The recent, influential Social Intuitionist Model of moral judgment (Haidt, Psychological Review 108, 814–834, 2001) proposes a primary role for fast, automatic and affectively charged moral intuitions in the formation of moral judgments. Haidt’s research challenges our normative conception of ourselves as agents capable of grasping and responding to reasons. We argue that there can be no ‘real’ moral judgments in the absence of a capacity for reflective shaping and endorsement of moral judgments. However, we suggest that the empirical literature indicates a complex interplay between automatic and deliberative mental processes in moral judgment formation, with the latter constraining the expression and influence of moral intuitions. We therefore conclude that the psychological literature supports a normative conception of agency.
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We acknowledge that talk about ‘our’ concept of moral judgment is ambiguous between the concept actually held by the folk or a version that refines and systematises elements of the folk concept. Perhaps we could test the first empirically by doing a survey but we think it unlikely that this will deliver a clear answer. The accounts we favour do the second. As one of us has argued elsewhere (Kennett 2006) we think the concept that makes best sense of moral practices which are universal—of offering justifications, excuses, and of holding responsible—is expressed in the platitude that moral requirements have the status of reasons.
We set aside a number of concerns about the dumbfounding experiments and Haidt’s interpretation of the results here but see Kasachkoff and Saltzstein (2008) and Kennett (forthcoming).
Haidt might not agree that his theory is emotivist but we think that his interpretation of public moral ‘reasoning’ as a process by which exposure to the responses of others may evoke new intuitions in us as clearly consistent with the emotivist claim that a function of moral judgment is to influence the feelings of others. Haidt has argued against charges of emotivism, noting that the moral intuitions on which moral judgments are thought to be based are not purely affective (Haidt and Bjorkland 2007b). However, our understanding of the SIM is that the moral judgment is based largely on the affective, evaluative component of the intuition.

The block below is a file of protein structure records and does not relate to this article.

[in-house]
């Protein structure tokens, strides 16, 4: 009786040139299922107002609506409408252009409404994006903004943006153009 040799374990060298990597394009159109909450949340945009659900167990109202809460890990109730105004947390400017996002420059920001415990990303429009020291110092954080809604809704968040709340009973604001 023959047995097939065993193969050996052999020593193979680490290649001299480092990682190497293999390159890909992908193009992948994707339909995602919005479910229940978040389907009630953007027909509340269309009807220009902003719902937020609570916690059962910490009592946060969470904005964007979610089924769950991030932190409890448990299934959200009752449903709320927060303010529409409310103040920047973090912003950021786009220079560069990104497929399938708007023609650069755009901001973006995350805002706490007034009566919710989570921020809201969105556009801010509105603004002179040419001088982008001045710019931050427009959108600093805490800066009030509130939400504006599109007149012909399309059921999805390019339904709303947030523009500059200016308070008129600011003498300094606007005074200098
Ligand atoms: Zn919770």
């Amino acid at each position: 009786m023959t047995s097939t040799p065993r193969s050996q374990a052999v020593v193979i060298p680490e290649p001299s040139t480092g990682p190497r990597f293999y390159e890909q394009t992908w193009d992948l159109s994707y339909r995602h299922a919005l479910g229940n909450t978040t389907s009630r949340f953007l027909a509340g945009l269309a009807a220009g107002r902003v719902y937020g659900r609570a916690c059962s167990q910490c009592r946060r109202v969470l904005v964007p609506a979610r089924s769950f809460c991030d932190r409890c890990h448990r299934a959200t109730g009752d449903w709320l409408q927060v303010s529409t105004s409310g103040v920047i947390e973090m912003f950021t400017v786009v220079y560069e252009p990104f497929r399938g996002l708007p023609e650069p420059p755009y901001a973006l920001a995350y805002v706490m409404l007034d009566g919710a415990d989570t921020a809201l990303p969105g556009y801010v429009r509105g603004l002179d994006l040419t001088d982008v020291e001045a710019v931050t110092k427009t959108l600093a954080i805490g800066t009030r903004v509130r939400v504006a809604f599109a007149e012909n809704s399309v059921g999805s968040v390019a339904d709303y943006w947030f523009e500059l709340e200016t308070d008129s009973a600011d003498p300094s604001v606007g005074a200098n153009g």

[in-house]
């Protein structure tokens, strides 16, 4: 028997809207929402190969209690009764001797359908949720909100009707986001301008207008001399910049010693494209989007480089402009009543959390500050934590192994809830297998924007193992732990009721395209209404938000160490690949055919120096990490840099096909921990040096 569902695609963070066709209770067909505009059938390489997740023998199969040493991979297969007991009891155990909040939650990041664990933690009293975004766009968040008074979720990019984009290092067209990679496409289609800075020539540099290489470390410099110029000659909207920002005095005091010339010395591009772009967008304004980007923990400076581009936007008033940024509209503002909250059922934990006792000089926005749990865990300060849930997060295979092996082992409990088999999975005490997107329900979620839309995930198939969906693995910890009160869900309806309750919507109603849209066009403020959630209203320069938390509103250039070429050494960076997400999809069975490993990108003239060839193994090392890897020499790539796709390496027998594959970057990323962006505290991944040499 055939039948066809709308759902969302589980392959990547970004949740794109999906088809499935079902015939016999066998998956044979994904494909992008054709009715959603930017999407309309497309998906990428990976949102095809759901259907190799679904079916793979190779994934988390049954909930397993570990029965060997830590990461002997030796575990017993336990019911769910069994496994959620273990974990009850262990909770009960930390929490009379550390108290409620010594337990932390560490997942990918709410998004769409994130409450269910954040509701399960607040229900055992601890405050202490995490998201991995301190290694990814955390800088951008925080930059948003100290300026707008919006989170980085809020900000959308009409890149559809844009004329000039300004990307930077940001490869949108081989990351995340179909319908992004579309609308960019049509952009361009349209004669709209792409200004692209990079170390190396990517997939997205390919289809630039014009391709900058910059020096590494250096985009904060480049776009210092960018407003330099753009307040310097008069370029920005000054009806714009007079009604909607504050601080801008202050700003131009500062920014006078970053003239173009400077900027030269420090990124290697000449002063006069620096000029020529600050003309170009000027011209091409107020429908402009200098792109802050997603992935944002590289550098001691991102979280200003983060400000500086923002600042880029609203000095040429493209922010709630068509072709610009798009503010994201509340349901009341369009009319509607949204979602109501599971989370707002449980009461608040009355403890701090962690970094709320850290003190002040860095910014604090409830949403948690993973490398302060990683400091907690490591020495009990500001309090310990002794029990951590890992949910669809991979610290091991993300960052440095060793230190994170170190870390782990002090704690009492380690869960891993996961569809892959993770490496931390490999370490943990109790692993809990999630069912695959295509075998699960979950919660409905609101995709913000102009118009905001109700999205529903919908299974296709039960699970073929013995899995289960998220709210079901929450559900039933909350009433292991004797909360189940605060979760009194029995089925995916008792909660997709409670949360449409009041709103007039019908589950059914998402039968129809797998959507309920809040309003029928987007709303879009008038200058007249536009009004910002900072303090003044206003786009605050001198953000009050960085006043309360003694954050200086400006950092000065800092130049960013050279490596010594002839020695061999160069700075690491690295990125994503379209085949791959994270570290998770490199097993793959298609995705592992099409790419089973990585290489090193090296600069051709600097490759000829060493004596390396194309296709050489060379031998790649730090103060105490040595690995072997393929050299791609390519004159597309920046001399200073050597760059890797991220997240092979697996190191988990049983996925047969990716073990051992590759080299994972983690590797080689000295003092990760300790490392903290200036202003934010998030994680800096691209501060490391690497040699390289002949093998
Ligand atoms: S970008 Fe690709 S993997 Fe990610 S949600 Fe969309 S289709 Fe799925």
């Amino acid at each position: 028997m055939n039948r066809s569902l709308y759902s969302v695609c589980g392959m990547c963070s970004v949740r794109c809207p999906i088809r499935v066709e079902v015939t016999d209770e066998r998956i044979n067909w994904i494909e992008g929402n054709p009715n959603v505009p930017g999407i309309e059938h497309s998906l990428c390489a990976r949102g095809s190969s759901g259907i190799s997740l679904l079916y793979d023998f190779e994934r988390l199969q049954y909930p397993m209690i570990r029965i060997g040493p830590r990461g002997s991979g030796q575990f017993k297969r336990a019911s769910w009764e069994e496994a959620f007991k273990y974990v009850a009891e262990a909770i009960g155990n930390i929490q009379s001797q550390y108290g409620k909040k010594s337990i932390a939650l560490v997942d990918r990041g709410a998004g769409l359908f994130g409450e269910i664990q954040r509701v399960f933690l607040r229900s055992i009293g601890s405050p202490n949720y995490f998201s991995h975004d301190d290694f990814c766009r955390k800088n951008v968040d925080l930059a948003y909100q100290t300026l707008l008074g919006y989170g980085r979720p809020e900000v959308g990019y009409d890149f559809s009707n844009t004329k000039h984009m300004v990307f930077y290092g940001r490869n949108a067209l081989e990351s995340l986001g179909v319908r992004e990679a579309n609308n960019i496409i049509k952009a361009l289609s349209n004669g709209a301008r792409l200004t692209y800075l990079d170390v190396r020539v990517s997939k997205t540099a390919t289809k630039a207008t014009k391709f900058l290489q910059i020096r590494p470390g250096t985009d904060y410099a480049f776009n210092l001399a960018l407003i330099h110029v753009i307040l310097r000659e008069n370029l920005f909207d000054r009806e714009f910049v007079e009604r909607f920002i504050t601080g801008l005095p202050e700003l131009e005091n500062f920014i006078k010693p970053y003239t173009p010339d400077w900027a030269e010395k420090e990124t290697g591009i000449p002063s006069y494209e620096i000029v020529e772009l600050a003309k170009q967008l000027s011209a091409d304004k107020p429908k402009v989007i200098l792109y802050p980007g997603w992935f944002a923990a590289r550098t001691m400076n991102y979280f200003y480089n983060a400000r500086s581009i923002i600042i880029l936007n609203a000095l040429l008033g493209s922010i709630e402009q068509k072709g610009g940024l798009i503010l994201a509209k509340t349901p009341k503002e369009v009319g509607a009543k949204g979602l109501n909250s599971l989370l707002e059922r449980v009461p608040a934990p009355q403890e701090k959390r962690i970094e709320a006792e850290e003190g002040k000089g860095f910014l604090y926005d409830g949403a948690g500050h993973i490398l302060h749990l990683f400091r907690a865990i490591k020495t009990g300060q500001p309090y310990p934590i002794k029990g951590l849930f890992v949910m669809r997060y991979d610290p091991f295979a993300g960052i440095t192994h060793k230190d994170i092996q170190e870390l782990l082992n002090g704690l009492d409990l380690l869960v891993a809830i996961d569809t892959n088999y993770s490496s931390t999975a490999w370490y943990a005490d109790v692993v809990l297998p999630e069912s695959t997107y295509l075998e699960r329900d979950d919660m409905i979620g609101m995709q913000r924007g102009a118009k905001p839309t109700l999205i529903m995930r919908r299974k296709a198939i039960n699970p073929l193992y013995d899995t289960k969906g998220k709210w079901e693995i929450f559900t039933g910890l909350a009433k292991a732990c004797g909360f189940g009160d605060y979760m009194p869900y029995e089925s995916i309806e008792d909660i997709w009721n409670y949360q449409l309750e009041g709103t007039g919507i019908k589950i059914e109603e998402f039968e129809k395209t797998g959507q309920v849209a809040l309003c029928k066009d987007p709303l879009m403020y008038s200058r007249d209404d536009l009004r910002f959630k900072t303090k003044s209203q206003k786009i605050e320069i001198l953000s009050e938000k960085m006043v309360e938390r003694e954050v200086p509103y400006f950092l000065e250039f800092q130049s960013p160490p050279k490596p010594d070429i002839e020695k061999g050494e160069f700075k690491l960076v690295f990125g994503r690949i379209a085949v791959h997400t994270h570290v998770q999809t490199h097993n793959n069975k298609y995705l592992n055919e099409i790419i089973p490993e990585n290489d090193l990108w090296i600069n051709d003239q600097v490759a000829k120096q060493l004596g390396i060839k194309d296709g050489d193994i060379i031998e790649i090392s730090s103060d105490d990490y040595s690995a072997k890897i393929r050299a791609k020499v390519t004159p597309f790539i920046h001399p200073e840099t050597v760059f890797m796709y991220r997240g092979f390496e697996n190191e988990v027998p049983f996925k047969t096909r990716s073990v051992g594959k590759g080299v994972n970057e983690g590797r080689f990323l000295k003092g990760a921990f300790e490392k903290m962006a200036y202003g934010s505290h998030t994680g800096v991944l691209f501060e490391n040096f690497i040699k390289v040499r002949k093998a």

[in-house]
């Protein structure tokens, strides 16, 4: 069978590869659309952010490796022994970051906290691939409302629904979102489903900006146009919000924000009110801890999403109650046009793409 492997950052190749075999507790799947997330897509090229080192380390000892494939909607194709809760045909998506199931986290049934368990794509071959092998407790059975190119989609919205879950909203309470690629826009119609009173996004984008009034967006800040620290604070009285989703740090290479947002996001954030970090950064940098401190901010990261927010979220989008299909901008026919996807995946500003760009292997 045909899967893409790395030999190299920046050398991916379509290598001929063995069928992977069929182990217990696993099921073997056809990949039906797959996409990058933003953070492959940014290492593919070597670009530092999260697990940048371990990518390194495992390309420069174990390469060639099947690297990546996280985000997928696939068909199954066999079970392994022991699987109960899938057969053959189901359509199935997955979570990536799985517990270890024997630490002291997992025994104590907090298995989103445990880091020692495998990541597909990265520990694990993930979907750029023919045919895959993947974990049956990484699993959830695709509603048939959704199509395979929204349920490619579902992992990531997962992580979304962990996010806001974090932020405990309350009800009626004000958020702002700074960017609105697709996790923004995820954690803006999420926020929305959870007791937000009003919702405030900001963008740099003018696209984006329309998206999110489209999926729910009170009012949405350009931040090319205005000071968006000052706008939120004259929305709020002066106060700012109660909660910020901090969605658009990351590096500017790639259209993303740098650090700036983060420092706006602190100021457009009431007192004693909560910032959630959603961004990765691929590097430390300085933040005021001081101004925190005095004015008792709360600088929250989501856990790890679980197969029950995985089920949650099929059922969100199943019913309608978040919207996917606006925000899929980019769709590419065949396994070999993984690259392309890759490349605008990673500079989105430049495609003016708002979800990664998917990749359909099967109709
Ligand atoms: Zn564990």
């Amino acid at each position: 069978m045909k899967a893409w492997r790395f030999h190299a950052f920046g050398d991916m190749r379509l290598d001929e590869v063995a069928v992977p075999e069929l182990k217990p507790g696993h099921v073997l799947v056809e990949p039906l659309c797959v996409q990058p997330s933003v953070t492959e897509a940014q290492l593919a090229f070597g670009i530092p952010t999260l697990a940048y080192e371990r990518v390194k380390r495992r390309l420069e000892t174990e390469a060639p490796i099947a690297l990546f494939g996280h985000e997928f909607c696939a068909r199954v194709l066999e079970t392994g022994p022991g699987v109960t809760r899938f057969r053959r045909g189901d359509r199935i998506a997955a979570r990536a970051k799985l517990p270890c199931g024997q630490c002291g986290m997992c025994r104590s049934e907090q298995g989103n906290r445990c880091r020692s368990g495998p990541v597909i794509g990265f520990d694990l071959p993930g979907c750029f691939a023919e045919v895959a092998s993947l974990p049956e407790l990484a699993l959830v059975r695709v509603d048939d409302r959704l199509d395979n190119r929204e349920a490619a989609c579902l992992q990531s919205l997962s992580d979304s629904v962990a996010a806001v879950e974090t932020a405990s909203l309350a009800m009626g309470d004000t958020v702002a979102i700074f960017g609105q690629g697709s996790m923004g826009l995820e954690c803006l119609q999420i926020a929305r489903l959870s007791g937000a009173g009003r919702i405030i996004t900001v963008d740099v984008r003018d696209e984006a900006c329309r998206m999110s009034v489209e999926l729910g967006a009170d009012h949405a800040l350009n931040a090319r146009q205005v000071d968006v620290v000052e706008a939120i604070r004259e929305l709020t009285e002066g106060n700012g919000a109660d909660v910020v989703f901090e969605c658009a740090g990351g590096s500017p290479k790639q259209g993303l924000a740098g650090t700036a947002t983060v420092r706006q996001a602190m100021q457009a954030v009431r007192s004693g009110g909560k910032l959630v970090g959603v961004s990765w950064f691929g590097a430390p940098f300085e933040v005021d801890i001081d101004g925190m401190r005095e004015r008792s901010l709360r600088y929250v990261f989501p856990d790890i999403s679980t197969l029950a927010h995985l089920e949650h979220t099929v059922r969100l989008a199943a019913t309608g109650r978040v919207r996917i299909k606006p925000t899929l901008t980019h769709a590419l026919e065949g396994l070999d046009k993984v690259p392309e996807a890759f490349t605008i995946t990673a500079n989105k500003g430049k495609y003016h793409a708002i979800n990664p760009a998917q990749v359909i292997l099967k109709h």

Hierarchical views like Frankfurt’s have been criticised on a number of grounds. It is not immediately clear, for example, that second order desires need be a product of reflection—they might just happen to us—or that reflection will issue in second order, rather than first order desires. Frankfurt however clearly takes reflection be essential to personhood. He says “ it is only in virtue of his rational capacities that a person is capable of becoming critically aware of his own will” (pp. 11–12). It is critical reflection on his desires that constitutes him as a person rather than a wanton. If this is right then a mere hierarchy of cognitive states will not do the trick. Controlled processes which take as their subject the question of where the agent herself should stand on a particular issue will be required.
Jones (2003, p.194) argues persuasively that “the commitment to rational guidance is the commitment to the on-going cultivation and exercise of whatever abilities it is that enable the agent to have and display the capacities that are characteristic of reason-responders.” She thinks that these capacities will include various kinds of emotional responsiveness. In this respect we interpret her as providing an account of ideal rational agency.